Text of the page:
Leaders are born, not made. Besides, Dhoni was blessed with an inbuilt ability to mask his emotions. With experience, he began to hear more and speak less. Which is also why, his words of wisdom came at a premium. He would pass on his wealth of experience to his colleagues being deceptively casual. “I have learnt more about my game by playing the game, not by watching the game,” he says as a matter of fact.
Then again, Dhoni not only knew what to say and when to say. But also, how much to say. To his colleagues, he was always the ‘Commoner’, never the ‘King’. To others who were lucky to know him closely, he is always like that boy from the neighbourhood, one who enjoys doing simple things. Like playing video games, watching football and going out for movies. He is also someone who, when introduced to your parents, wouldn’t mind respectfully touching their feet. “I never thought I would play for India. I never dreamt of meeting Sachin Tendulkar and Amitabh Bachchan. And I never thought I would become the captain. I never yearned for any of these. I’m just blessed that I could do all of this and, most importantly, play for the country.”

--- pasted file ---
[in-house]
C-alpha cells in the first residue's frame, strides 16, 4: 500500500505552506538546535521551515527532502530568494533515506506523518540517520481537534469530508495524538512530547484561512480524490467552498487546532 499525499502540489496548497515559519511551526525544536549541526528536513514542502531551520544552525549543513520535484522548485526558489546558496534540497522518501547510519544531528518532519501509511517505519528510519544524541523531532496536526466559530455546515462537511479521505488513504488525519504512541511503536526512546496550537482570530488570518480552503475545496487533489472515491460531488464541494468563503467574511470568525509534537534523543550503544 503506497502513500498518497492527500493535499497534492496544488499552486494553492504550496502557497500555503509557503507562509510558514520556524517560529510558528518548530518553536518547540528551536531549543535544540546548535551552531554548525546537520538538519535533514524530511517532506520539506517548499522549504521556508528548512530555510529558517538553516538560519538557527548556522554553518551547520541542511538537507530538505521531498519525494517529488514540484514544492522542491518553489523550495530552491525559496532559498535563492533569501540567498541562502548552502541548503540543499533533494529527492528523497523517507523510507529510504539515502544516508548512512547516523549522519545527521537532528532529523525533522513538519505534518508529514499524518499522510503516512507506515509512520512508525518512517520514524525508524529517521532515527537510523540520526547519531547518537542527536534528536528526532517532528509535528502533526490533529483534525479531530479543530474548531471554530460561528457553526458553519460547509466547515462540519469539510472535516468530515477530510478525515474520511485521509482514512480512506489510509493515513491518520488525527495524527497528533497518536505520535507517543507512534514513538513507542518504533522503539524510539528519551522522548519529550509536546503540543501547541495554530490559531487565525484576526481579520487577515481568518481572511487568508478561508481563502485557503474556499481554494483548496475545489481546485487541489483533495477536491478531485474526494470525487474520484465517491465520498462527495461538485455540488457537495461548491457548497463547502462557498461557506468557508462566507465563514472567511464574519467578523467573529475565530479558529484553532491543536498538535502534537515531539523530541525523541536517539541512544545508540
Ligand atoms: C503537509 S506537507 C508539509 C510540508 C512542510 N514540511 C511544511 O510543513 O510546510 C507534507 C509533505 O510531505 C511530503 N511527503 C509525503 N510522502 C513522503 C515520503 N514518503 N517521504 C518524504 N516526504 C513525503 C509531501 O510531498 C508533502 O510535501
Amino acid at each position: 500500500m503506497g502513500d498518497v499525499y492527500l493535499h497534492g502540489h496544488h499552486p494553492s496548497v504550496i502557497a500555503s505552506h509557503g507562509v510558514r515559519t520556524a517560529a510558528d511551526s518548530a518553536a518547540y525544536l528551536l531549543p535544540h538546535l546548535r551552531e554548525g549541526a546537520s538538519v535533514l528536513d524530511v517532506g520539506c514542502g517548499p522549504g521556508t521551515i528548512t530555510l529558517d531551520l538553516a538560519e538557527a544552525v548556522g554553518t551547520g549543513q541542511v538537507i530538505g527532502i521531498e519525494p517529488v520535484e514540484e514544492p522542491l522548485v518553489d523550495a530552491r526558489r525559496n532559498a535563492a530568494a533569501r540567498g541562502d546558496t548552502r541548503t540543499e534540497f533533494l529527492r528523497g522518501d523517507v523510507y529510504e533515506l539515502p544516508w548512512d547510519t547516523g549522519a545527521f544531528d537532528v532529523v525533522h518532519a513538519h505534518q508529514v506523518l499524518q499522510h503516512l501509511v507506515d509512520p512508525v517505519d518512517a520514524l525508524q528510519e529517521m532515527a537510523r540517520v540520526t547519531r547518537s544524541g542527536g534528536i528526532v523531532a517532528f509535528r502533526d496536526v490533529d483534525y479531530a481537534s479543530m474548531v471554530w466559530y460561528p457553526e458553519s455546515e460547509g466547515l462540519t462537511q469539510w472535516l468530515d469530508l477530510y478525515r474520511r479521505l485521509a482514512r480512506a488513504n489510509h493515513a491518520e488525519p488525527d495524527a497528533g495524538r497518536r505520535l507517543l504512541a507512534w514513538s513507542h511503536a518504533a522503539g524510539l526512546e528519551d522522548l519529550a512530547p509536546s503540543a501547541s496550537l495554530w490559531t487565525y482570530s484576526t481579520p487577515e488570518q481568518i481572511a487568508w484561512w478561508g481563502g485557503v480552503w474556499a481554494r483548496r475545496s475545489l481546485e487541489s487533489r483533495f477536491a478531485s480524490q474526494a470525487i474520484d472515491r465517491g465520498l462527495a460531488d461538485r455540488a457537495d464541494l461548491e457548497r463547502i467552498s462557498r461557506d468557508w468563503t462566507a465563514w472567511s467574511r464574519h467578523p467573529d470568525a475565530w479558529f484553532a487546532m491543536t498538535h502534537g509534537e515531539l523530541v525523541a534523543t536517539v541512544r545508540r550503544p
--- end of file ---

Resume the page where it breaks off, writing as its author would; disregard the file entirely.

Right from the time he made his debut for India, he saw a certain Sachin Tendulkar occupy the first seat on the team bus. And for someone who is happy to be in the background, Dhoni prefers the last row seat till date. Sachin was always the first to get out of the bus, Dhoni was the last. Similarly, while travelling by a car, Dhoni always takes the seat next to the driver.
This humility, this ability to remain in the background, was very much evident every time Dhoni’s team won a major tournament, be it the T20 World Cup, the Champions Trophy or the 2011 World Cup at home.
Who can forget those magical moments at the Wankhede Stadium, when Dhoni’s Team India brought the country to a standstill? Yet, even in his crowning glory moment, you hardly saw Dhoni going overboard or hanging on to the most cherished trophy in the world.
True to his nature, he was a captain who took the blame when the team lost and credited the entire team when he won. Like a true Statesman, he would say “I” when he lost and “We” when he won.
Then again, Dhoni would rarely come for the customary press conference every time India won. However, every time India lost, he would definitely turn up and face the heat from the media.
He was someone who always put India first. Indeed, he is an Ornament to the Game.